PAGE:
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Richard Lee fonds
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Richard Lee fonds

  • UTA 1473
  • Fonds
  • 1959-2009, predominant 1963-1992

While Richard Lee’s career as anthropologist spans some 40 years, the records accessioned as B2007-0018 documents mainly his early career, particularly his research on the !Kung San bushmen in the Kalahari. Included are research records, field notes, correspondence, papers, manuscripts, photographs and sound recordings found in several series of records. As well, there is a fair amount of documentation on the Kalahari Research Group itself. This was a group of mainly American anthropologists, of which Richard Lee was an early member.

Prof. Lee’s publishing activities is documented only to a limited degree, again during his early career from 1963 to 1975 (Series 4). Of significance is the manuscript for his acclaimed The !Kung San: Men and Women and Work in a Foraging Society. For researchers interested in the history of anthropology as a profession both in Canada and the United States, there are several files on the American Anthropological Association (Series 5) and the activist group Anthropologists for Radical Political Action. Finally, his early teaching career at Harvard University, Rutgers University and the University of Toronto from 1972 to 1975 is documented in Series 6.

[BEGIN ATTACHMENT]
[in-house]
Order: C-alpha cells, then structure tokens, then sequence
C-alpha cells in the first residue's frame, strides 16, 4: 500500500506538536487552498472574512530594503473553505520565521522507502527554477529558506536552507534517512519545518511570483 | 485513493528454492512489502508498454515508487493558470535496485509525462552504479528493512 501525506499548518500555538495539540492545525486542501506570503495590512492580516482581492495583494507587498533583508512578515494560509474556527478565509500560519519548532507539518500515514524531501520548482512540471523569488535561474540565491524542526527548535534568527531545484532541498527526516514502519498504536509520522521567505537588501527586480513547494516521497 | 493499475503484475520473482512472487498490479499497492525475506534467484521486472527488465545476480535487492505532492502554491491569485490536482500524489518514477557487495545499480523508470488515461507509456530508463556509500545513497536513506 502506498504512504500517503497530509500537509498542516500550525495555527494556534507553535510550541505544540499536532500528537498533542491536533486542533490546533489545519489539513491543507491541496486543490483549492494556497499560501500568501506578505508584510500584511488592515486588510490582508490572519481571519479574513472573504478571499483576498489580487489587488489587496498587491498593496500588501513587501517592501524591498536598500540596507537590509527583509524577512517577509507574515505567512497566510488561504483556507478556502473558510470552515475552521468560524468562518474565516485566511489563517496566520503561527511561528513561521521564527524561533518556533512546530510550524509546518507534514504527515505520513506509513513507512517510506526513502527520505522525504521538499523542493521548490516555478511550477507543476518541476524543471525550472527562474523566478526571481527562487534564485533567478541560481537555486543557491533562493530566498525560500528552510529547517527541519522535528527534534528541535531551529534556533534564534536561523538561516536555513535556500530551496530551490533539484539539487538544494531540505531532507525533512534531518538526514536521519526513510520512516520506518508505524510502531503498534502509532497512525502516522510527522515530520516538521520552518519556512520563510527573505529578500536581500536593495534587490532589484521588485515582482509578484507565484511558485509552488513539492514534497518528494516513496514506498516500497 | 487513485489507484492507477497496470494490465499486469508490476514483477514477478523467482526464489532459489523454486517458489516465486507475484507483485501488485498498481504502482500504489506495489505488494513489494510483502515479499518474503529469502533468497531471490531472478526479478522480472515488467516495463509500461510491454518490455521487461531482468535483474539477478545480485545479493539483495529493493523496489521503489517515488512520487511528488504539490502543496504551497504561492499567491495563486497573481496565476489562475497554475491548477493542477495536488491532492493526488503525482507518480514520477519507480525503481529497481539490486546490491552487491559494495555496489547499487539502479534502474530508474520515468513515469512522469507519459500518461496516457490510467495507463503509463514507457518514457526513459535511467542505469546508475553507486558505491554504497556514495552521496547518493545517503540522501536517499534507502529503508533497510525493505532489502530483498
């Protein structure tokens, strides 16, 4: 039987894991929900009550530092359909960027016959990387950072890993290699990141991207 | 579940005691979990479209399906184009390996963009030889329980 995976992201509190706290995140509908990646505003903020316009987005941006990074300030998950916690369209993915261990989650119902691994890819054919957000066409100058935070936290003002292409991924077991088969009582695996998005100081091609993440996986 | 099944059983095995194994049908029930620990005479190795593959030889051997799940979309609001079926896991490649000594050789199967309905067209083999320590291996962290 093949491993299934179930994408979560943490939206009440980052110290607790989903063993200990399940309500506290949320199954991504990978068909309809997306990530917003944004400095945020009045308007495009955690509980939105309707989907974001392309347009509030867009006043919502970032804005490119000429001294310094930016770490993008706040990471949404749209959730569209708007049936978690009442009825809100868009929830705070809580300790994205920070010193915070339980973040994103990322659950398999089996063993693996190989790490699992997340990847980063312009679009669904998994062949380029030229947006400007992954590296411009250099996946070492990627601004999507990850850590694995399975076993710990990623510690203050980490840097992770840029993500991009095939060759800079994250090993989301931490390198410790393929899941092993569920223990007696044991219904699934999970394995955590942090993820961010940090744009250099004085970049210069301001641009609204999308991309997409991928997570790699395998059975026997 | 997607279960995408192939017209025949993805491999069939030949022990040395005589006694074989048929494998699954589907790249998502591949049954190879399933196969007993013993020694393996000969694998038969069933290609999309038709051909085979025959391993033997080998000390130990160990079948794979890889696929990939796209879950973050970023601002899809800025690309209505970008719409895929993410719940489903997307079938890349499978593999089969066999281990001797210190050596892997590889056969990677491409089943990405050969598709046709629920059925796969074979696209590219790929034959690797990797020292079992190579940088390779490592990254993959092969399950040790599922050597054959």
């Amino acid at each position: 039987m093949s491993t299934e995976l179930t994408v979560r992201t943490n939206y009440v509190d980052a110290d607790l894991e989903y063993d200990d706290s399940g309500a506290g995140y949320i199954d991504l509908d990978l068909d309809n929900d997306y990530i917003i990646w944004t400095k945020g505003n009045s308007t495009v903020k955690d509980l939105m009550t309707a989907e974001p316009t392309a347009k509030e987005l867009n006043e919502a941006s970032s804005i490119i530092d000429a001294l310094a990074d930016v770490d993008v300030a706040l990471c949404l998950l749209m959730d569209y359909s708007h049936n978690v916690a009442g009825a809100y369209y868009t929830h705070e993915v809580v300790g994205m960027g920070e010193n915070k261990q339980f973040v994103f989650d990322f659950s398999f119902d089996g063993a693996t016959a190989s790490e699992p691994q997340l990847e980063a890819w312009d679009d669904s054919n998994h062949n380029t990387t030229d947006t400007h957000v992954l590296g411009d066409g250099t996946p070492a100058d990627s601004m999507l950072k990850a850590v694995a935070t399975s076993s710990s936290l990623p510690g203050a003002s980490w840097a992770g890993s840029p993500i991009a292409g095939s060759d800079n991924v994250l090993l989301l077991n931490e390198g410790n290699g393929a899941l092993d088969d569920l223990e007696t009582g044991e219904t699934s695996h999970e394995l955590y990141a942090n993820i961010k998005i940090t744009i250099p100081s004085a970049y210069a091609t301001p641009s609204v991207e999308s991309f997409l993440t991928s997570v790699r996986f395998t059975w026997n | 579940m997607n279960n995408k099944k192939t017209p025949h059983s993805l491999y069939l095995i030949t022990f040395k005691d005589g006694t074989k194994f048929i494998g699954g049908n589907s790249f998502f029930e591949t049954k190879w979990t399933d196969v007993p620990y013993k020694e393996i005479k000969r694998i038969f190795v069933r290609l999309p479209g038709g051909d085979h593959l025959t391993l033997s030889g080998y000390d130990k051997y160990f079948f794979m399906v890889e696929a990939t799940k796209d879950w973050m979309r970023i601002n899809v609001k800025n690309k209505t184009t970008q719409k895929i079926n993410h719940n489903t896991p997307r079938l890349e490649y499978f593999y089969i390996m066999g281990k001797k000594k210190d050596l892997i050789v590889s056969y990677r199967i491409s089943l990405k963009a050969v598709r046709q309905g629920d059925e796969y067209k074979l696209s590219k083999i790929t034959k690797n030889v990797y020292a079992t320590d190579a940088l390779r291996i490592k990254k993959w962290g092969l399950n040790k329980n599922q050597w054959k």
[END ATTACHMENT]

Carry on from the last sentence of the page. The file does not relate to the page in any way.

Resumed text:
A further accession of records (B2012-0012), includes continuation material in the existing series. The addition of two series, includes his student notebooks from his own university education here at the University of Toronto and at University Berkley (Series 8) and grant proposals and related paperwork (Series 7).

Lee, Richard B.

Correspondence